"Statements After an Arrest"

Corin Self as Philanderer (from left), Jill Kenderes as Joubert and Soren Russell as du Preez

In 1949, love was legislated in South Africa.

The Immorality Act, which banned mixed marriages, became the first major piece of apartheid legislation. It was soon followed by an amendment that outlawed interracial intercourse.

The ban was not lifted until 1985, so when South African playwright and novelist Athol Fugard's “Statements After An Arrest Under the Immorality Act” premiered in 1972 – a work that featured a post-coital conversation between a naked black man and a naked white woman – it was provocative on many levels. Quite intentionally so.

Today, this verbose but often-lyrical one-act play is a history lesson and a cautionary tale. Its start-to-finish nudity still lays bare the characters’ souls and fully exposes their class- and race-dictated defenses. And the absence of actual sexual contact during the play continues to emphasize personal and emotional freedoms as the deepest, driving desires that define their  relationship.

The play's title references statements made after the couple's arrest in the dark in the back office of a library, an event represented by convergence-continuum designers Cory Molner and Beau Reinker with exploding strobe lights, piercing sound effects and projected flash photography.

Director Terrence Spivey nicely balances the hyper-realism of the arrest with the heightened dialogue the playwright provides the lovers and the theatrical monologues used to represent their interrogation by the police, which helps build the tension that propels this play. The only narrative device that fails to hit home in this production is the reading of official police reports by the self-righteous arresting officer, depicted in broad caricature by Soren Russell.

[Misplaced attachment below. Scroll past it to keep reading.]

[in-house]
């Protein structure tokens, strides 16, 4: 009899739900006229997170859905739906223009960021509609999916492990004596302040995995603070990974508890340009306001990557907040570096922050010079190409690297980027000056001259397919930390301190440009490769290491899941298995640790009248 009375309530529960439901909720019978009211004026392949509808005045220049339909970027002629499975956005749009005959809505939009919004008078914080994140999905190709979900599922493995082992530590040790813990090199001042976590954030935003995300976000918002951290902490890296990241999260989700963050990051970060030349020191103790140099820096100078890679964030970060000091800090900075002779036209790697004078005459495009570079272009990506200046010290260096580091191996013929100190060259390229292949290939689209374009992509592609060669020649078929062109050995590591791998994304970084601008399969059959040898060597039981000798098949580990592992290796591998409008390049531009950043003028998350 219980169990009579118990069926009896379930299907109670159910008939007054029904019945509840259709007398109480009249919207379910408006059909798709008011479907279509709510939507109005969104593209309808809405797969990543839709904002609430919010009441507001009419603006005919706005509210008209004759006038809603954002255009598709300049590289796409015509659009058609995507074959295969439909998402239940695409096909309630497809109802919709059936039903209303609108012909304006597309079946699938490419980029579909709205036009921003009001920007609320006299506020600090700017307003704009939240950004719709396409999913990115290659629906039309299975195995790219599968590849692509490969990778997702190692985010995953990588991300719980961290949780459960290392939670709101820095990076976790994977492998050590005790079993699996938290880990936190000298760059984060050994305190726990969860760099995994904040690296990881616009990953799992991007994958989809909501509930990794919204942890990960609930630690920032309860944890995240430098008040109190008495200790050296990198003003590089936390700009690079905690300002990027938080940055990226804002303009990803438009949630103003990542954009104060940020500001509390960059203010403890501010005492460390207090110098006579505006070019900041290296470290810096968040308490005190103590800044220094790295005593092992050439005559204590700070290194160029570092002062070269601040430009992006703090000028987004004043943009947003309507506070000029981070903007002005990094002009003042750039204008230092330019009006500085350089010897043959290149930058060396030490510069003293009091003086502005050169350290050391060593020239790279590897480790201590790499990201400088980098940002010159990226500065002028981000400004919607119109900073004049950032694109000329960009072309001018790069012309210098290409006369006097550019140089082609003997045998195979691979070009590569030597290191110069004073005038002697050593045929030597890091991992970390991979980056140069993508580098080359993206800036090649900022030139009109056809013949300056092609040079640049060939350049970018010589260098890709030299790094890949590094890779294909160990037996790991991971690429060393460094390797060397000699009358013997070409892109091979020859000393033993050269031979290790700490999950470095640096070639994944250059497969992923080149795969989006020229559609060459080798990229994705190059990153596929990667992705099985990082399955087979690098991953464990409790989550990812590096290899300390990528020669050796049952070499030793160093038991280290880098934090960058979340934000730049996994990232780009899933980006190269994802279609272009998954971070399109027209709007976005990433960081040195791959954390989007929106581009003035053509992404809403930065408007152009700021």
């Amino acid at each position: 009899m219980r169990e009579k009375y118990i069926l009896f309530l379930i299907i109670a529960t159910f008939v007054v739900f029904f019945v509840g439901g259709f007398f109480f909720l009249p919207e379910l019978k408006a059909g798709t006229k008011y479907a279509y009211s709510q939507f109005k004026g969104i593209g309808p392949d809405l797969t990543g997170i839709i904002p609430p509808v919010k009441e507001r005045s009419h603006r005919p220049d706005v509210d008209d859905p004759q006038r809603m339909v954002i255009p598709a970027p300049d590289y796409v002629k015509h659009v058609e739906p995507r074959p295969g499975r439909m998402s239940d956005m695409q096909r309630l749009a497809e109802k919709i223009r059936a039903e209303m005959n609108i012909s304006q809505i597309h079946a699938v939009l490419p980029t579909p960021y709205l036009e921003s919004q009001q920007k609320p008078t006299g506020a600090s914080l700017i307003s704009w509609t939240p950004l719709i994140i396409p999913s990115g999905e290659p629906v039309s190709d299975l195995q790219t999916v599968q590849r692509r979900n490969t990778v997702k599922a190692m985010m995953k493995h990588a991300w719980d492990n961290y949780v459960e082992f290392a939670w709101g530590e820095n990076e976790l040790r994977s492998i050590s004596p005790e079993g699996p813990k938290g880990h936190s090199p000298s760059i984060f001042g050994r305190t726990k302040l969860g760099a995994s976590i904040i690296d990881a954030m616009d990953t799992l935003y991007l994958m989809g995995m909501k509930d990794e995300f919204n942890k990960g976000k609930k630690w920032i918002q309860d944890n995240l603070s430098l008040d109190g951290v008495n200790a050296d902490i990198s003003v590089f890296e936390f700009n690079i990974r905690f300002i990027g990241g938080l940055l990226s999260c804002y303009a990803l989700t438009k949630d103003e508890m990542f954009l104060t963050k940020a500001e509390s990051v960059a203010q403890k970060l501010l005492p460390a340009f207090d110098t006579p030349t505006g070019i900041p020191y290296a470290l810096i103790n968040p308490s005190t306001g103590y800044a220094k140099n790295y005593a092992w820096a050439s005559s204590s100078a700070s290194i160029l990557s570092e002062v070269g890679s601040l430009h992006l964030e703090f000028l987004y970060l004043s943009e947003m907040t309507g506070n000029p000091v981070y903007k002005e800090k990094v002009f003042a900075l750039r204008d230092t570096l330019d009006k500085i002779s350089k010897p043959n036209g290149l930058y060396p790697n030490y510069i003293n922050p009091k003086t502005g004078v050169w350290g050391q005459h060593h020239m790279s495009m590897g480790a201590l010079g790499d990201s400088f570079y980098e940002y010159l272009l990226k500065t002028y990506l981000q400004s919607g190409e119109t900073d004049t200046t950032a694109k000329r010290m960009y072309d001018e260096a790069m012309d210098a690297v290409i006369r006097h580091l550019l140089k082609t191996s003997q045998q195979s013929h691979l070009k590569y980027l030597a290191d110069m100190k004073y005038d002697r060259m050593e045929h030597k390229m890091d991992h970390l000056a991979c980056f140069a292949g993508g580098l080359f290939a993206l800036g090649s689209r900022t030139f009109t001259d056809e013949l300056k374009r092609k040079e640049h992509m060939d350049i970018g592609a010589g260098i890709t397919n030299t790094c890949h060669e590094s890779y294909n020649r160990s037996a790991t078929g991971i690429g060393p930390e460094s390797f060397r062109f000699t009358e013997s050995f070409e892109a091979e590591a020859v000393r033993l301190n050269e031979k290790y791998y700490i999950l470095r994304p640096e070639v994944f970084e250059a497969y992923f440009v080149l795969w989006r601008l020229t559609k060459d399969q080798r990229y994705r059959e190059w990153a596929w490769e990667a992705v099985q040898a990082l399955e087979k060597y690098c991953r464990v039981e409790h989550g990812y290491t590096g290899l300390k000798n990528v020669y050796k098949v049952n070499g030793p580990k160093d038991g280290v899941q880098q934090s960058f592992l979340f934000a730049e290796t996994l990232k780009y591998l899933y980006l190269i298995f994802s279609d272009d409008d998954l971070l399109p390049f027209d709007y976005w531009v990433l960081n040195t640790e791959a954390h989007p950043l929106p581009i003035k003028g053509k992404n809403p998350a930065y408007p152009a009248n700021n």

Jill Kenderes plays Freida Joubert, a lonely librarian, and Corin Self plays Errol Philanderer, a married principal at a neighboring school that is short on books. They do a masterful job of keeping their characters real, making their heightened and excessive dialogue sound like everyday discourse, and wearing their nudity as if it was a natural albeit anxious extension of two people in love under penalty of arrest. All their emotions are raw, palpable and the stuff that keeps the audience engaged for the show’s 75-minute run.

That and, of course, the unavoidable nudity.

Bob Abelman covers professional theater and cultural arts for the Cleveland Jewish News. Follow Bob at Facebook.com/BobAbelman3 or visit cjn.org/Abelman.


Letters, commentaries and opinions appearing in the Cleveland Jewish News do not necessarily reflect the opinions of the Cleveland Jewish Publication Company, its board, officers or staff.

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